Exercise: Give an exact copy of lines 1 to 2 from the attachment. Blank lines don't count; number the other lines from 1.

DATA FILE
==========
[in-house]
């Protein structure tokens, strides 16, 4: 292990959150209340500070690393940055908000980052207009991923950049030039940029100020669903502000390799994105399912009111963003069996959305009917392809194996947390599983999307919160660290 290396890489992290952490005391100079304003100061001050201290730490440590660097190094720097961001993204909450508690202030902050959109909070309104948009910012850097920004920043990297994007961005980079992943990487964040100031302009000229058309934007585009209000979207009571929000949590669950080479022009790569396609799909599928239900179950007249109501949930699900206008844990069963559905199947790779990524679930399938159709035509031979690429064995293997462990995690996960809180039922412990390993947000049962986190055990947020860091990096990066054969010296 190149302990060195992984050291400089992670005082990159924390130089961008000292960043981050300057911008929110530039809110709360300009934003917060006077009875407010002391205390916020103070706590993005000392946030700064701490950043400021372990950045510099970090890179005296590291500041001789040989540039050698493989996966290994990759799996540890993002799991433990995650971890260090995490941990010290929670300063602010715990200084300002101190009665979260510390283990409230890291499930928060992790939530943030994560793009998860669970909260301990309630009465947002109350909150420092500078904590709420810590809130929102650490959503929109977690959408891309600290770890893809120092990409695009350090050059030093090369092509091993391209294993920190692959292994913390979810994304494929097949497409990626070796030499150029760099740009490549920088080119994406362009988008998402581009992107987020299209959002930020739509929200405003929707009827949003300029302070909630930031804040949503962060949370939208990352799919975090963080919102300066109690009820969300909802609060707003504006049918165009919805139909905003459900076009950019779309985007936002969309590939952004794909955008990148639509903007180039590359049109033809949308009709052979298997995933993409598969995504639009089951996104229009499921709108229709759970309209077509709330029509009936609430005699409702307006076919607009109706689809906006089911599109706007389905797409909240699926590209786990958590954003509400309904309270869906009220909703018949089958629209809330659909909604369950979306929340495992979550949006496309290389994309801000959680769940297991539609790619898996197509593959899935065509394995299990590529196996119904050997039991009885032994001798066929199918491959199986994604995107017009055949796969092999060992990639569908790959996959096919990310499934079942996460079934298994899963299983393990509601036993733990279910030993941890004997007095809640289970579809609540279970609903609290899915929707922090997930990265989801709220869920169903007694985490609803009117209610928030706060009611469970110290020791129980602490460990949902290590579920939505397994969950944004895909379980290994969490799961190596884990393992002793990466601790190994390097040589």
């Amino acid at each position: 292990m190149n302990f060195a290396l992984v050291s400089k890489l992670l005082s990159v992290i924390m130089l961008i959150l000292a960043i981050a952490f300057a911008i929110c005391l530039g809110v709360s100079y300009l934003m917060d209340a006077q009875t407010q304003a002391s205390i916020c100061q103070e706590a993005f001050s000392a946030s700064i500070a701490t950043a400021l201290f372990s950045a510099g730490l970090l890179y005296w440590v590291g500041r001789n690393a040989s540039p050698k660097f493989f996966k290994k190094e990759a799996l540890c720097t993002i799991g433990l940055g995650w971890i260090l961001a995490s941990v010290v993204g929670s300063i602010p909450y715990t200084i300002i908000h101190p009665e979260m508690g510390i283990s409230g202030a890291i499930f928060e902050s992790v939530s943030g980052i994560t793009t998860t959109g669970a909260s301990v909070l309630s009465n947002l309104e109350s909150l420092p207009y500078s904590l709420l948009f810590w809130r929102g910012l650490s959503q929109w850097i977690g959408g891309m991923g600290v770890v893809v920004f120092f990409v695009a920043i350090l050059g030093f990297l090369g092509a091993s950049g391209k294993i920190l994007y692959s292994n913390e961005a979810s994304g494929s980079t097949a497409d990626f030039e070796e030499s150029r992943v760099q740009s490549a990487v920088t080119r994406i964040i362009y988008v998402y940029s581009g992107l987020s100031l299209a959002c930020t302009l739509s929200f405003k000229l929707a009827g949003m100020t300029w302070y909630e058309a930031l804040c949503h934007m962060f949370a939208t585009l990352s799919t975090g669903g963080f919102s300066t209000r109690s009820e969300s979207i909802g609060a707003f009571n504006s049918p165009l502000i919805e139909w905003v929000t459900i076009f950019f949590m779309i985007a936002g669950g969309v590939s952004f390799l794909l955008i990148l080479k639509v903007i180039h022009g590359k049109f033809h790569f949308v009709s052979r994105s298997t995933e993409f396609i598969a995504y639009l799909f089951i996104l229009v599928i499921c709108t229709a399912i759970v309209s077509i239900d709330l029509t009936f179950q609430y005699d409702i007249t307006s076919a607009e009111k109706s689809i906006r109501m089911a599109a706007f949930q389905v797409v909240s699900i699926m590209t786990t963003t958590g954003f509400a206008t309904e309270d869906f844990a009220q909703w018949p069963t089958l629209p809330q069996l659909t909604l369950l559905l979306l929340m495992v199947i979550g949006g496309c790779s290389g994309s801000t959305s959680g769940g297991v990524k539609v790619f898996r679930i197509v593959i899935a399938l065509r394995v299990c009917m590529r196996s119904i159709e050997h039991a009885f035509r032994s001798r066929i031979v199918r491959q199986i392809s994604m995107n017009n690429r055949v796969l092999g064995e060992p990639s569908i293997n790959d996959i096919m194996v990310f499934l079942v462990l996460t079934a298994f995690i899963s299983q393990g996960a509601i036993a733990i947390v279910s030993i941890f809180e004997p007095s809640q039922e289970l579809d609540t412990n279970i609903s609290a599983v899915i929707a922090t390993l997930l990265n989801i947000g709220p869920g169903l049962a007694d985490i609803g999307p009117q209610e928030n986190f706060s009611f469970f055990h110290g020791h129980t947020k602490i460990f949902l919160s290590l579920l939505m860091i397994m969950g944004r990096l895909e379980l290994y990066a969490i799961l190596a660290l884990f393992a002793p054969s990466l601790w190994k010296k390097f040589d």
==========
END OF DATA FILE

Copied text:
[in-house]
């Protein structure tokens, strides 16, 4: 292990959150209340500070690393940055908000980052207009991923950049030039940029100020669903502000390799994105399912009111963003069996959305009917392809194996947390599983999307919160660290 290396890489992290952490005391100079304003100061001050201290730490440590660097190094720097961001993204909450508690202030902050959109909070309104948009910012850097920004920043990297994007961005980079992943990487964040100031302009000229058309934007585009209000979207009571929000949590669950080479022009790569396609799909599928239900179950007249109501949930699900206008844990069963559905199947790779990524679930399938159709035509031979690429064995293997462990995690996960809180039922412990390993947000049962986190055990947020860091990096990066054969010296 190149302990060195992984050291400089992670005082990159924390130089961008000292960043981050300057911008929110530039809110709360300009934003917060006077009875407010002391205390916020103070706590993005000392946030700064701490950043400021372990950045510099970090890179005296590291500041001789040989540039050698493989996966290994990759799996540890993002799991433990995650971890260090995490941990010290929670300063602010715990200084300002101190009665979260510390283990409230890291499930928060992790939530943030994560793009998860669970909260301990309630009465947002109350909150420092500078904590709420810590809130929102650490959503929109977690959408891309600290770890893809120092990409695009350090050059030093090369092509091993391209294993920190692959292994913390979810994304494929097949497409990626070796030499150029760099740009490549920088080119994406362009988008998402581009992107987020299209959002930020739509929200405003929707009827949003300029302070909630930031804040949503962060949370939208990352799919975090963080919102300066109690009820969300909802609060707003504006049918165009919805139909905003459900076009950019779309985007936002969309590939952004794909955008990148639509903007180039590359049109033809949308009709052979298997995933993409598969995504639009089951996104229009499921709108229709759970309209077509709330029509009936609430005699409702307006076919607009109706689809906006089911599109706007389905797409909240699926590209786990958590954003509400309904309270869906009220909703018949089958629209809330659909909604369950979306929340495992979550949006496309290389994309801000959680769940297991539609790619898996197509593959899935065509394995299990590529196996119904050997039991009885032994001798066929199918491959199986994604995107017009055949796969092999060992990639569908790959996959096919990310499934079942996460079934298994899963299983393990509601036993733990279910030993941890004997007095809640289970579809609540279970609903609290899915929707922090997930990265989801709220869920169903007694985490609803009117209610928030706060009611469970110290020791129980602490460990949902290590579920939505397994969950944004895909379980290994969490799961190596884990393992002793990466601790190994390097040589």